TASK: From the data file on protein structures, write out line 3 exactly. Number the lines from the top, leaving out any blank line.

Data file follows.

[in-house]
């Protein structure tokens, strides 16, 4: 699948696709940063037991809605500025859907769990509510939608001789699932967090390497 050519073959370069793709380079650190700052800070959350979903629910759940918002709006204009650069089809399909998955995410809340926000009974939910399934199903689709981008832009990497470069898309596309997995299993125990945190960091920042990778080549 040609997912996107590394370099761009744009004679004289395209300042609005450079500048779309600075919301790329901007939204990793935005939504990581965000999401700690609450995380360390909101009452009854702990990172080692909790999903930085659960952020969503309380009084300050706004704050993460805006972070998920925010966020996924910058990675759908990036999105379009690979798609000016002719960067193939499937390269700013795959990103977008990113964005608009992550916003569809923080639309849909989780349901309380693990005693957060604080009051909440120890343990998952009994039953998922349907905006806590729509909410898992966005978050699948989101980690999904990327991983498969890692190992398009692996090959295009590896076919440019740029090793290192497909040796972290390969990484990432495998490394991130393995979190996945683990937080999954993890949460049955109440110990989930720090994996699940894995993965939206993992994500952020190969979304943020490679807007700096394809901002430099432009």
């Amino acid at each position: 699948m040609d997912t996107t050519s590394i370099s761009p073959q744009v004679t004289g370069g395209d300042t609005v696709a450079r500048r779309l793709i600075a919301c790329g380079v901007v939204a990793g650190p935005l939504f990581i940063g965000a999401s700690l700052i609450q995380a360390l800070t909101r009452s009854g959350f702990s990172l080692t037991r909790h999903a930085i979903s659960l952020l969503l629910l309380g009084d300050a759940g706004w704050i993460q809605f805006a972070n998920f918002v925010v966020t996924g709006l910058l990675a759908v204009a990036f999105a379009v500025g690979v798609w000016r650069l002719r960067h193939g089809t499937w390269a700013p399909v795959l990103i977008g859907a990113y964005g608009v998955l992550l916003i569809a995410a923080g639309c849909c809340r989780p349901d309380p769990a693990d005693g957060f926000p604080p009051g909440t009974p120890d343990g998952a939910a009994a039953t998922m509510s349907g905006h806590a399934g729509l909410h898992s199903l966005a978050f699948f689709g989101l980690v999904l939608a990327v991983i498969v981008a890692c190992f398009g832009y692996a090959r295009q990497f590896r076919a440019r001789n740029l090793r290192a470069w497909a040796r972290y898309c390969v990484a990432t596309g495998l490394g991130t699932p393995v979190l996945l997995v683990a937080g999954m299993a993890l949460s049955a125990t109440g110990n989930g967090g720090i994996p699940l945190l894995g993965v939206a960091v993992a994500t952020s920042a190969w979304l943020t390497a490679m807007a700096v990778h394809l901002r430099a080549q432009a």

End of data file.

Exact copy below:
């Amino acid at each position: 699948m040609d997912t996107t050519s590394i370099s761009p073959q744009v004679t004289g370069g395209d300042t609005v696709a450079r500048r779309l793709i600075a919301c790329g380079v901007v939204a990793g650190p935005l939504f990581i940063g965000a999401s700690l700052i609450q995380a360390l800070t909101r009452s009854g959350f702990s990172l080692t037991r909790h999903a930085i979903s659960l952020l969503l629910l309380g009084d300050a759940g706004w704050i993460q809605f805006a972070n998920f918002v925010v966020t996924g709006l910058l990675a759908v204009a990036f999105a379009v500025g690979v798609w000016r650069l002719r960067h193939g089809t499937w390269a700013p399909v795959l990103i977008g859907a990113y964005g608009v998955l992550l916003i569809a995410a923080g639309c849909c809340r989780p349901d309380p769990a693990d005693g957060f926000p604080p009051g909440t009974p120890d343990g998952a939910a009994a039953t998922m509510s349907g905006h806590a399934g729509l909410h898992s199903l966005a978050f699948f689709g989101l980690v999904l939608a990327v991983i498969v981008a890692c190992f398009g832009y692996a090959r295009q990497f590896r076919a440019r001789n740029l090793r290192a470069w497909a040796r972290y898309c390969v990484a990432t596309g495998l490394g991130t699932p393995v979190l996945l997995v683990a937080g999954m299993a993890l949460s049955a125990t109440g110990n989930g967090g720090i994996p699940l945190l894995g993965v939206a960091v993992a994500t952020s920042a190969w979304l943020t390497a490679m807007a700096v990778h394809l901002r430099a080549q432009a």